Even after the pandemic, hybrid hearings continue to be a feature of our courts. Virtual hearings have democratised access to the Supreme Court. It has opened the space for people who could not appear before the Court without great difficulty. Persons with physical impairments, pregnant women, persons in their advanced years can now choose to opt to Over 750,000 cases have been heard over video conferencing. The proceedings of important constitutional cases in the Supreme Court are live-streamed on its YouTube channel – bringing constitutional deliberations to the homes and hearts of all citizens. The Supreme Court of India today is almost entirely paperless, with digitised and optical character recognition (OCR) – enabled paper-books.

He emphasized that the Supreme Court of India has made significant strides towards digitalization, nearly eliminating paper usage by adopting digitized and optical character recognition (OCR)-enabled paper-books. Efforts are underway to minimize the necessity for litigants to physically appear in court for the resolution of their disputes, marking a pivotal shift towards greater efficiency and accessibility within the judicial process.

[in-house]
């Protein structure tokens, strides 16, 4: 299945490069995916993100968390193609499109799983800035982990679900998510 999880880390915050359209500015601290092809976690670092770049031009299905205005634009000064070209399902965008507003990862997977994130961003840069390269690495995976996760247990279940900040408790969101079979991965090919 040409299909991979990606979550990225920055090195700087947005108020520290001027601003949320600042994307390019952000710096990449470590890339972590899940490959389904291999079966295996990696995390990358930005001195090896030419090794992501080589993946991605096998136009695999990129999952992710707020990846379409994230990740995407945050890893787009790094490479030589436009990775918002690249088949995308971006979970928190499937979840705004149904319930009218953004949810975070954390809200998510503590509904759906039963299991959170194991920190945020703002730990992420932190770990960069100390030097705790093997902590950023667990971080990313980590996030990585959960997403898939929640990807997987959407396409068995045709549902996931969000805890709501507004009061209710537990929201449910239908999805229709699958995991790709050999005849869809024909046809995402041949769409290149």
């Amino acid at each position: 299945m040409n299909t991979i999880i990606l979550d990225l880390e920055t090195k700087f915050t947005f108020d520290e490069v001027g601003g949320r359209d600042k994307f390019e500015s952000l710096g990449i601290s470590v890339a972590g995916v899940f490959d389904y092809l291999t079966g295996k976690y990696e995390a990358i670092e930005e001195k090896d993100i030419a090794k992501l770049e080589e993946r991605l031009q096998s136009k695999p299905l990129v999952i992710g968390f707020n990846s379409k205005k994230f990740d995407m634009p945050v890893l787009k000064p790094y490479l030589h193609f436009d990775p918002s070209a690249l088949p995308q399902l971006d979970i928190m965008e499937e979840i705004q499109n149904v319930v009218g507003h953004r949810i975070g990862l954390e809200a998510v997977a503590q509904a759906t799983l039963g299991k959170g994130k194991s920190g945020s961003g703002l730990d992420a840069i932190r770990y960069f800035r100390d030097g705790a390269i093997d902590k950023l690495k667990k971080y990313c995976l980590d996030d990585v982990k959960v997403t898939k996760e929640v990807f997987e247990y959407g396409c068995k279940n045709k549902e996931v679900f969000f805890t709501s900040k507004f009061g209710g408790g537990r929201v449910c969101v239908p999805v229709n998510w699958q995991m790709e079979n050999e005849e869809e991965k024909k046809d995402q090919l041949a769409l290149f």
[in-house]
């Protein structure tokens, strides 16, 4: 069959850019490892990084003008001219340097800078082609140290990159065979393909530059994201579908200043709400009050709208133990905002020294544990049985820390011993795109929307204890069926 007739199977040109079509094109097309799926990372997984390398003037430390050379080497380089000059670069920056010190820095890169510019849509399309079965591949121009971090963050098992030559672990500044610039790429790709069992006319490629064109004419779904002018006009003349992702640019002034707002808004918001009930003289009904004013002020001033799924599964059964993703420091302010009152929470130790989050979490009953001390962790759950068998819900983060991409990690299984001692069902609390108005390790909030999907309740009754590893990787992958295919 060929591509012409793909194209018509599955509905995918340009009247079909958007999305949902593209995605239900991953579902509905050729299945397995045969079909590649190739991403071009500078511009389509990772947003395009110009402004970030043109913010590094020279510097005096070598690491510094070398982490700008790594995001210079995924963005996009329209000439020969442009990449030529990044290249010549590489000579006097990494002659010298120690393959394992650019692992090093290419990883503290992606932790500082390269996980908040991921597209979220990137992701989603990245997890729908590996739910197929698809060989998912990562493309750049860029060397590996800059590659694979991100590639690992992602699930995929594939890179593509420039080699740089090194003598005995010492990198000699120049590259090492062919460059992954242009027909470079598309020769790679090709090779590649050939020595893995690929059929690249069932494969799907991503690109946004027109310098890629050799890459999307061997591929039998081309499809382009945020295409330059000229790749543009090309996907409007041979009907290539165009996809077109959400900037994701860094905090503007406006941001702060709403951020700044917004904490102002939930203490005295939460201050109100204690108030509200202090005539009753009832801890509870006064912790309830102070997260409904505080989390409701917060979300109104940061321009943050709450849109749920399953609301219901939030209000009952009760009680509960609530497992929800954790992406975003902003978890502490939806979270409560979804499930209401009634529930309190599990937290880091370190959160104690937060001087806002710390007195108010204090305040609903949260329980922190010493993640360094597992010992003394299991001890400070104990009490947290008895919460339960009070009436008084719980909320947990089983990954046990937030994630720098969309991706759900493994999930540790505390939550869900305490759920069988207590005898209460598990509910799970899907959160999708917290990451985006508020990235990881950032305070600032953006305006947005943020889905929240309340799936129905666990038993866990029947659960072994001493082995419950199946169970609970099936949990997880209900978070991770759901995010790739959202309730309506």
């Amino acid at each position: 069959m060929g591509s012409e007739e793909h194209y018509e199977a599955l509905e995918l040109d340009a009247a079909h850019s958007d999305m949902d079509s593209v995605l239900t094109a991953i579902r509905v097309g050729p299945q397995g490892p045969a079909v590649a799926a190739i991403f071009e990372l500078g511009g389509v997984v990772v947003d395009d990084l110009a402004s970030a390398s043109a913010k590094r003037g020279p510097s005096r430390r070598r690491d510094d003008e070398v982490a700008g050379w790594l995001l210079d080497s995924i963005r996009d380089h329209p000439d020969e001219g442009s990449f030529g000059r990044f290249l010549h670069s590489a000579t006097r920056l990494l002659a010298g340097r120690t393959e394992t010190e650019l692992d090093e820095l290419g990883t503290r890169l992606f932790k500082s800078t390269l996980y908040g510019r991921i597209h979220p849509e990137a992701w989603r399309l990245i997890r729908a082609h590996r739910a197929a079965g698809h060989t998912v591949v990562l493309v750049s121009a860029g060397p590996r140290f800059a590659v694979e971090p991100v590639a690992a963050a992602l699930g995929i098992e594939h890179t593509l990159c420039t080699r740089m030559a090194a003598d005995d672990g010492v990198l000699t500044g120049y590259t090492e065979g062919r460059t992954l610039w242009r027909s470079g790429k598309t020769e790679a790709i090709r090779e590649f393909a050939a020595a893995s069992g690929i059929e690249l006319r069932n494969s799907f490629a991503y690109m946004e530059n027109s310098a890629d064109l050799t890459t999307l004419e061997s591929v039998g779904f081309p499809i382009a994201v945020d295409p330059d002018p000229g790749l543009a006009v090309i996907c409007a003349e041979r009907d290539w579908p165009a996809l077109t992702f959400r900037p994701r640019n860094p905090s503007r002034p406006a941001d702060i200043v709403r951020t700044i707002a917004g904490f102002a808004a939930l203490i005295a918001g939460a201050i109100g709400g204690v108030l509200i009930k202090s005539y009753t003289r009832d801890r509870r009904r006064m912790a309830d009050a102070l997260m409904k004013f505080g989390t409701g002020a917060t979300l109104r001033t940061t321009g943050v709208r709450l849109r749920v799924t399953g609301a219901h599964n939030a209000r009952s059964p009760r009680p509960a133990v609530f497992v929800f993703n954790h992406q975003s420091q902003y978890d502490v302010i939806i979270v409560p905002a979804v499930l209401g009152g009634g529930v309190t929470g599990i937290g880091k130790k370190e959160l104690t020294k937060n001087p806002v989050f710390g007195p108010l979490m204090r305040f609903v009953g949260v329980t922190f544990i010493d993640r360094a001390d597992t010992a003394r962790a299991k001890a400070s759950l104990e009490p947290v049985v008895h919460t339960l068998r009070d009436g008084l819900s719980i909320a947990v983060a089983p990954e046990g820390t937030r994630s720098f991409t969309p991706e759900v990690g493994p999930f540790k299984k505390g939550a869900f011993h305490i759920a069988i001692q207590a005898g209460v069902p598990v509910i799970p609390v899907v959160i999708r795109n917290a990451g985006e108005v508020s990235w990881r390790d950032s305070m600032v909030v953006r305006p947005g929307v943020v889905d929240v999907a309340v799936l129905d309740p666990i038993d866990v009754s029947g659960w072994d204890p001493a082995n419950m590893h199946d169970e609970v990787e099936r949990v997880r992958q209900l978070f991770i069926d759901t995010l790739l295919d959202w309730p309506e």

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Highlighting India’s judicial system, the CJI mentioned that the Indian Supreme Court’s Case management System in built on free and open Source Software (FOSS), making it the largest such system globally.He explained  that FOSS not only reduces costs significantly but also enhabnces transparency, bridging communication gaps.

The Chief Justice of India expounded upon the functionalities of the system, illustrating how litigants are empowered to monitor their cases on a daily basis. Through automated e-mails, they receive comprehensive updates encompassing case particulars, hearing schedules, judgments, and orders. Furthermore, offline e-kiosks serve as invaluable tools, aiding litigants in navigating the legal framework and accessing pertinent details regarding the status of their cases.

CJI also spoke about the new SUVAS System. We are using SUVAS (Supreme Court Vidhik Anuvaad Software)- a machine learning, AI-enabled translation tool for our judgments of 16 regional languages. Over 36,000 cases have thus far been translated. There is also live streaming and YouTube recordings of important constitutional cases that provide the complete context. Easy access to the judgments of the Supreme Court is provided for through Digital SCR (Supreme Court Records), where over 30,000 old judgements are available for free.

CJI Chandrachud additionally brought to attention the burgeoning concerns surrounding emerging technologies, such as AI profiling, algorithmic bias, misinformation dissemination, and the opacity inherent in AI models. He underscored the imperative for continuous dialogue and concerted efforts aimed at grappling with the multifaceted complexities inherent in these domains.

Digital divide, representational asymmetry between parties to the same dispute, and low-connectivity locations are some of the other bottlenecks that we must tackle. When we speak of judicial efficiency, we must look beyond the efficiency of the judge and think of a live-streaming.